IBM’s New Math: 6.5 is Greater Than 8
“Let’s get back. On the signings basis, as we analyzed it, we had on — in the GBS business we had good revenue growth. We had positive signings performance. So then when you look at Global Technology Services the issue that we wrestled with was really in our Outsourcing business. The point I was making on the Outsourcing business is that if you look at the complexion of those signings by analyzing the larger deals, we actually did very well on a year-to-year basis on the new business signings content. It was not only a year-to-year basis, but it was also quarter-to-quarter.
“So if you look at deals greater than $50 million in Outsourcing, the new business content was up 33% year-to-year. It was up 36% on a quarter-to- quarter basis. That, frankly, generates a better near-term characteristics than we see in extensions, obviously. And it gives us confidence as you look at the $6.5 billion of signings in Outsourcing this quarter, we will frankly get much better characteristics on a revenue line from those signings than we did last year at $8 billion….”
—Mark Loughridge, IBM CFO, July 19, 2010
So it is that IBM, which always seems to “beat-and-raise”—even if, as in the case of last night’s earnings, the raise is a mere 5c a share—declared a type of new math…to whit: 6.5 is now greater than 8.
Of course, technically speaking, IBM is simply saying that the disappointingly small $6.5 billion of bookings recorded last quarter in its outsourcing business will contribute a more pleasing revenue quality than the $8 billion in bookings signed in the same quarter last year.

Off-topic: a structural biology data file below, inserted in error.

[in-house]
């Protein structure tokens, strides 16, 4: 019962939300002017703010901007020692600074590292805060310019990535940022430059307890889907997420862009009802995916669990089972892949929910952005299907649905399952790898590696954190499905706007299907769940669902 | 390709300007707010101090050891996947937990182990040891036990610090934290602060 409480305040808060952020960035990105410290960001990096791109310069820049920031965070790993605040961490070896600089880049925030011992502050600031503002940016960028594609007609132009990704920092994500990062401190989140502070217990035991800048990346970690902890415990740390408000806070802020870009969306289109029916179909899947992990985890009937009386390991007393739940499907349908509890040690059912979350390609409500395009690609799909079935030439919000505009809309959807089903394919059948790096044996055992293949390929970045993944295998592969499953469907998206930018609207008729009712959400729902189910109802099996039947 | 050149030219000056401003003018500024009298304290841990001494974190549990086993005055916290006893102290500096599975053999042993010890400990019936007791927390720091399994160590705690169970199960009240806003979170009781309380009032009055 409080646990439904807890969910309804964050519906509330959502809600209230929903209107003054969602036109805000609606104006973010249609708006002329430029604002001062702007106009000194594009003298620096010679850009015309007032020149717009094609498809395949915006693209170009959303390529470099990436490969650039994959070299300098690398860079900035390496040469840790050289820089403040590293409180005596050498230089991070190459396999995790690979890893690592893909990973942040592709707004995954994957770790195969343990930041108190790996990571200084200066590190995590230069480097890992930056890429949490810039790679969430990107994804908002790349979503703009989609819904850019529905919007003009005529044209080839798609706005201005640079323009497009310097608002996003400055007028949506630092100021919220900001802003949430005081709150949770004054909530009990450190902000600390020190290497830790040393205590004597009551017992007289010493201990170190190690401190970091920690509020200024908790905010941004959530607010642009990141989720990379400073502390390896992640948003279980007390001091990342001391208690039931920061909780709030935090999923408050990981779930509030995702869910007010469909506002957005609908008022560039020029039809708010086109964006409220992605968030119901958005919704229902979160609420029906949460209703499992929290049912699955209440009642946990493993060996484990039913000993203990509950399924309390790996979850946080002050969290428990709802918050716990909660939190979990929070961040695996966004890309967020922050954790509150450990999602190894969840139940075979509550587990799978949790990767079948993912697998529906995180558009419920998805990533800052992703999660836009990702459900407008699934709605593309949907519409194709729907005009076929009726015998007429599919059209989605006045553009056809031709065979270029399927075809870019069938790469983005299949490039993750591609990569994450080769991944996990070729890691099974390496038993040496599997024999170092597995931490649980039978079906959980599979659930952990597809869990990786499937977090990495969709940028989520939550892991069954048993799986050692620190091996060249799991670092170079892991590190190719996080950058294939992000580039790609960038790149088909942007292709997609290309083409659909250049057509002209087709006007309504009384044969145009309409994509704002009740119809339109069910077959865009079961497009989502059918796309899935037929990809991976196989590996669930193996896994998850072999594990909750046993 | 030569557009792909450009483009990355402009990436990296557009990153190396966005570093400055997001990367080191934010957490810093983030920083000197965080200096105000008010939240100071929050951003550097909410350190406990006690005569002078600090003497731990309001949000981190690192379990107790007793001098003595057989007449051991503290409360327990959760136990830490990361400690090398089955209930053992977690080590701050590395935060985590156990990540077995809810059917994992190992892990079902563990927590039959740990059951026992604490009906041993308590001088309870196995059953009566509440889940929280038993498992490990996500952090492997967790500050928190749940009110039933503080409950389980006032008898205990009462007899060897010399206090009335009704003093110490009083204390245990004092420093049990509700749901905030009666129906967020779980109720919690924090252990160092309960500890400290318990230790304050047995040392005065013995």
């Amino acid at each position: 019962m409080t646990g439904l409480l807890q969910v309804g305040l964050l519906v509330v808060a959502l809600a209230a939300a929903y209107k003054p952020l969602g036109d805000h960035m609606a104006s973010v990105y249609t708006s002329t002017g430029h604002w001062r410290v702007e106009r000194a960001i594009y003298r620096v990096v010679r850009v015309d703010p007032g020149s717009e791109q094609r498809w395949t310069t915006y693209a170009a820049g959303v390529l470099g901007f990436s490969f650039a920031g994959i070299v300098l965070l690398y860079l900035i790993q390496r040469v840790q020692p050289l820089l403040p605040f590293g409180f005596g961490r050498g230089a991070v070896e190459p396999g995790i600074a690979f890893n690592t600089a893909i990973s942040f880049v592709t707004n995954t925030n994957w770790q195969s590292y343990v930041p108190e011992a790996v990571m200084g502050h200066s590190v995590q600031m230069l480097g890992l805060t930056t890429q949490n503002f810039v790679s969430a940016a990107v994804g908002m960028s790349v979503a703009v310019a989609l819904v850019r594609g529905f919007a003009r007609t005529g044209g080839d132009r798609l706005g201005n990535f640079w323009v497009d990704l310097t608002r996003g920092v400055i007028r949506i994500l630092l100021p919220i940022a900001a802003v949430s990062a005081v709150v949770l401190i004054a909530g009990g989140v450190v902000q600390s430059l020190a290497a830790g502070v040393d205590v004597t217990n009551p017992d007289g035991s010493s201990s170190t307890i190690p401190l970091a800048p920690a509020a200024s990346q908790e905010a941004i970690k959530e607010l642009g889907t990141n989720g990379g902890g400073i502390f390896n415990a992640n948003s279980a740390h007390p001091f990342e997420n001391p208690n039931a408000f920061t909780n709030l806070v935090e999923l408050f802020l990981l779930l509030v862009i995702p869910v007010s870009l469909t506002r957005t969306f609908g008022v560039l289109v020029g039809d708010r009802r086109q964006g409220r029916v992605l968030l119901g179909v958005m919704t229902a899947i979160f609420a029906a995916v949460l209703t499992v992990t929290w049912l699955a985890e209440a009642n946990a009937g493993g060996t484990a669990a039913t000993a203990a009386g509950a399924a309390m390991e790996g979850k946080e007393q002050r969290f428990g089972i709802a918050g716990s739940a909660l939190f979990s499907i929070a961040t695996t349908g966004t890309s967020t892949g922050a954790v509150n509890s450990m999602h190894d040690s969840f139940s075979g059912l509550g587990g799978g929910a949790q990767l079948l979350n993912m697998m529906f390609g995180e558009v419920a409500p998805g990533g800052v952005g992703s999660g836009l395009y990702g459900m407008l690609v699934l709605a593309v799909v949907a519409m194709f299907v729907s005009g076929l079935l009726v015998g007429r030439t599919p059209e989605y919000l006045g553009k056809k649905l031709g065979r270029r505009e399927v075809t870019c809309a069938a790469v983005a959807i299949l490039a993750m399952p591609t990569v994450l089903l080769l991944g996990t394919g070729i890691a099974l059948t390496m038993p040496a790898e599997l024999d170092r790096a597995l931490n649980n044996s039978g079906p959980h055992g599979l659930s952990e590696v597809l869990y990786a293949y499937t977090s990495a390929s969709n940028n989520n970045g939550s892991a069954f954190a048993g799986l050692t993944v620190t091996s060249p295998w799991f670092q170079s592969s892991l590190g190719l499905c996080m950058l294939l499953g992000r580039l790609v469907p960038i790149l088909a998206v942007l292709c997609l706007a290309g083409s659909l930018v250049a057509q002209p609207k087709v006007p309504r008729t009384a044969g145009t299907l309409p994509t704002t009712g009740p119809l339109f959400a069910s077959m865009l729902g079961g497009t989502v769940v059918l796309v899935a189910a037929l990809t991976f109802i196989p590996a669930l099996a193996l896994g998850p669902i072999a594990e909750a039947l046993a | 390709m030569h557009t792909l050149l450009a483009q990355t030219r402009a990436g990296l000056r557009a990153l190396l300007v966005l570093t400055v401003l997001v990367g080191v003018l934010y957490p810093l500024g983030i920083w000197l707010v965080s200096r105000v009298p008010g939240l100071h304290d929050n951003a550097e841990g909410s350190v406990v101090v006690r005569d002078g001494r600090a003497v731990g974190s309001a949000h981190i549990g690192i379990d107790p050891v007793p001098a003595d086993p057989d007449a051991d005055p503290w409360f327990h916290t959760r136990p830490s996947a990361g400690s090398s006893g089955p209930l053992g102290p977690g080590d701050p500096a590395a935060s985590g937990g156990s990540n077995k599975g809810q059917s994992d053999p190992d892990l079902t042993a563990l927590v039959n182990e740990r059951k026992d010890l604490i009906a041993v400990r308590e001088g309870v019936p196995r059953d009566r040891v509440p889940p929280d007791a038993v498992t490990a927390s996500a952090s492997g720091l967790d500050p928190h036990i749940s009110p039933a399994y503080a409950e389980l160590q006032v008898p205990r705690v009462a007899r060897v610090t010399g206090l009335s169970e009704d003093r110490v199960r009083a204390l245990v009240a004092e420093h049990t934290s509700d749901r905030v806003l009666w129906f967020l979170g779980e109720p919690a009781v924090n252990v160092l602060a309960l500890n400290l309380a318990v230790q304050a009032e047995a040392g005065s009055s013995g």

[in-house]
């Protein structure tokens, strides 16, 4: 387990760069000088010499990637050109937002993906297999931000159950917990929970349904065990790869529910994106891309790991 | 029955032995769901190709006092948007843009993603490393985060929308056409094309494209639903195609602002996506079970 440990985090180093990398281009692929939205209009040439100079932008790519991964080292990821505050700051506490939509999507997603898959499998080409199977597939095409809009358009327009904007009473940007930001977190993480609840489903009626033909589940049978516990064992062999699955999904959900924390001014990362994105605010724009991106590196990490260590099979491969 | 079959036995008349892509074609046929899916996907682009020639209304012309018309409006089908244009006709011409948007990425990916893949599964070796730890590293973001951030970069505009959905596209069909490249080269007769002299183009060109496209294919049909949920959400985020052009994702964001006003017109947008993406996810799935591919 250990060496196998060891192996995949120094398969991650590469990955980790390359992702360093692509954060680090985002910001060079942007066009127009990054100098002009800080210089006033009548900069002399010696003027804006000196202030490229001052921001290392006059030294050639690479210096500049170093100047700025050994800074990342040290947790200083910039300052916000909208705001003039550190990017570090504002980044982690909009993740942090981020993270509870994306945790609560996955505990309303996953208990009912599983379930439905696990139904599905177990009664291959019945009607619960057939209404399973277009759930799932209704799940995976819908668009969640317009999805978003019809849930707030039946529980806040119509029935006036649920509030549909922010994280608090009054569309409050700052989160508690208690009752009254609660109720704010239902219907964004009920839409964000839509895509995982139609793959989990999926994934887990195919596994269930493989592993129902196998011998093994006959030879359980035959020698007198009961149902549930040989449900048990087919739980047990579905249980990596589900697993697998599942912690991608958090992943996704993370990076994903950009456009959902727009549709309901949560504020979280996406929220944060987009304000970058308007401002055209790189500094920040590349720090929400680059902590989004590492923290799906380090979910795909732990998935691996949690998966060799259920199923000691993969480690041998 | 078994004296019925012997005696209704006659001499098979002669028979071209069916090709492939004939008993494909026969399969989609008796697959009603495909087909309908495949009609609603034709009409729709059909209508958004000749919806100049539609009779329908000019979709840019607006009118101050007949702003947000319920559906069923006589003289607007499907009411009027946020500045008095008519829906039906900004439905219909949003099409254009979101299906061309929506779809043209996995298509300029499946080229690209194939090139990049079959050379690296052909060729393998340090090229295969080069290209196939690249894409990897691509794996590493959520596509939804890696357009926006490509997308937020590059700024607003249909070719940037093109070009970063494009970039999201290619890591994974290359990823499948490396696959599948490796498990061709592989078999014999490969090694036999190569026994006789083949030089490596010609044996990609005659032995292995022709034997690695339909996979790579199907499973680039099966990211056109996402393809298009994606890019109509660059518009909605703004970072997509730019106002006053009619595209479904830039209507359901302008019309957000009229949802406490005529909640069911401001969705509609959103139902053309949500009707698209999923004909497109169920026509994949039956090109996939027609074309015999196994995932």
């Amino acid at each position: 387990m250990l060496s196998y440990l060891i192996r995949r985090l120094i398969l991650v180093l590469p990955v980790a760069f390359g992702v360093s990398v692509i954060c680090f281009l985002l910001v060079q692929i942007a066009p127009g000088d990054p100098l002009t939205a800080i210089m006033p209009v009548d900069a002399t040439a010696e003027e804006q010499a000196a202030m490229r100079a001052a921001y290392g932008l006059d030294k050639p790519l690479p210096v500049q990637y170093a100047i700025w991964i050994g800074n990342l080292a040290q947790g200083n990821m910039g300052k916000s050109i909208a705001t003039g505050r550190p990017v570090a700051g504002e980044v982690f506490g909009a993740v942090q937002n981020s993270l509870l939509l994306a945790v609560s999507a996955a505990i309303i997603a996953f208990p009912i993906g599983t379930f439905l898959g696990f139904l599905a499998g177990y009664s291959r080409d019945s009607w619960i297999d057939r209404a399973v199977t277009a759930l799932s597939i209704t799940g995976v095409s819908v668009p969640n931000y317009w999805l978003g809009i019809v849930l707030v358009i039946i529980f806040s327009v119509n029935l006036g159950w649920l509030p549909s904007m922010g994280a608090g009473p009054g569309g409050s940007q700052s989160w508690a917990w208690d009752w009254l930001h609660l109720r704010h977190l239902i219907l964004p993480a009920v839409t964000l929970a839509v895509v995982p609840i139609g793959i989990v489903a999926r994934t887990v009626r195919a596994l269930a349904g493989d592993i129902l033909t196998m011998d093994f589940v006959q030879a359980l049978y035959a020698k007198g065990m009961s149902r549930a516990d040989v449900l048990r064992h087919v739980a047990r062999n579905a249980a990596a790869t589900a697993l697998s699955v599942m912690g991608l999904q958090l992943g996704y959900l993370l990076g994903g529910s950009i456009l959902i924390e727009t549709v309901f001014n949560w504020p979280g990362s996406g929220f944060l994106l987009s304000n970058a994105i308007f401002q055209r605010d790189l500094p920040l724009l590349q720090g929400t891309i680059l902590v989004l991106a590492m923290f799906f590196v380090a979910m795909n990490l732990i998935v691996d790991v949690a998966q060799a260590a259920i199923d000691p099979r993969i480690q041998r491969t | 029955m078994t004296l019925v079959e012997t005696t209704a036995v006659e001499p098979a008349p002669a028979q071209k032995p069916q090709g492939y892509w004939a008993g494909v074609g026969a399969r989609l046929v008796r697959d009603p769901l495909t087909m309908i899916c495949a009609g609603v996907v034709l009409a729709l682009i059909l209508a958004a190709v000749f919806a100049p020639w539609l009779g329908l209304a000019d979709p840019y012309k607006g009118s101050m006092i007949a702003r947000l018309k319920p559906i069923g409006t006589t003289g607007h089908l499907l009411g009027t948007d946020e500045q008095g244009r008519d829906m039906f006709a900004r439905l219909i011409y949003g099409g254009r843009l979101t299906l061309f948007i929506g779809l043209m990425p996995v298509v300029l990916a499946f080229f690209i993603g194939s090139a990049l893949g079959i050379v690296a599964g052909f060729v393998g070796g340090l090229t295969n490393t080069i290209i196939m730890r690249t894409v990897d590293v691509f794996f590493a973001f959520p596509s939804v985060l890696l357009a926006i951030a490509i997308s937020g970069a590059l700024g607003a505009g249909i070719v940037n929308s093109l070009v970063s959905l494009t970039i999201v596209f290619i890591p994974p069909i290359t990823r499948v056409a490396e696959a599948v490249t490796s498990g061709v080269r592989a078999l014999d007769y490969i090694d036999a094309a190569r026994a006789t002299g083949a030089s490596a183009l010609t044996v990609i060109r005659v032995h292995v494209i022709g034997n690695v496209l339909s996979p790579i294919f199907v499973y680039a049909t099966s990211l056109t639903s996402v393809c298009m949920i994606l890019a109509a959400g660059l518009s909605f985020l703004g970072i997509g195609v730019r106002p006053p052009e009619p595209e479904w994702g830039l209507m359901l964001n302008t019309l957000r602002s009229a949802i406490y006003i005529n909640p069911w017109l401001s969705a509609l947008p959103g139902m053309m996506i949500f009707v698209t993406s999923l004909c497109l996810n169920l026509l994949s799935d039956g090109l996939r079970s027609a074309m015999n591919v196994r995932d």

Nevertheless, we here at NotMakingThisUp must note that last year, as any jaded observer of IBM’s relentlessly upbeat earnings-call-management style might expect, the company made no such distinction when announcing the $8 billion in outsourcing signings.
In fact, last year the same CFO strongly encouraged Wall Street’s Finest to “be impressed” with that quarter’s booking figure:
“Our outsourcing signings are up 12% globally…. I mean you can’t look at that and not be impressed with that level of signing performance.”
—Mark Loughridge, IBM CFO, July 16, 2009
We here at NotMakingThisUp have no beef with IBM: a company left for dead 20 years ago is today generating double-digit returns on assets and consistently generating more cash than it can reasonably deploy elsewhere, so much so that it has returned excess cash to shareholders at reasonable valuations—exactly what the whole “returning value to shareholders” thing is about.
But a little upbeat spin-control for the benefit of Wall Street’s Finest goes a long way…and turning 6.5 into something greater than 8 is the kind of nonsense we can live without.
Jeff Matthews I Am Not Making This Up
© 2010 NotMakingThisUp, LLC
The content contained in this blog represents only the opinions of Mr. Matthews, who also acts as an advisor: clients advised by Mr. Matthews may hold either long or short positions in securities of various companies discussed in the blog based upon Mr. Matthews’ recommendations. This commentary in no way constitutes investment advice, and should never be relied on in making an investment decision, ever. Also, this blog is not a solicitation of business: all inquiries will be ignored. The content herein is intended solely for the entertainment of the reader, and the author.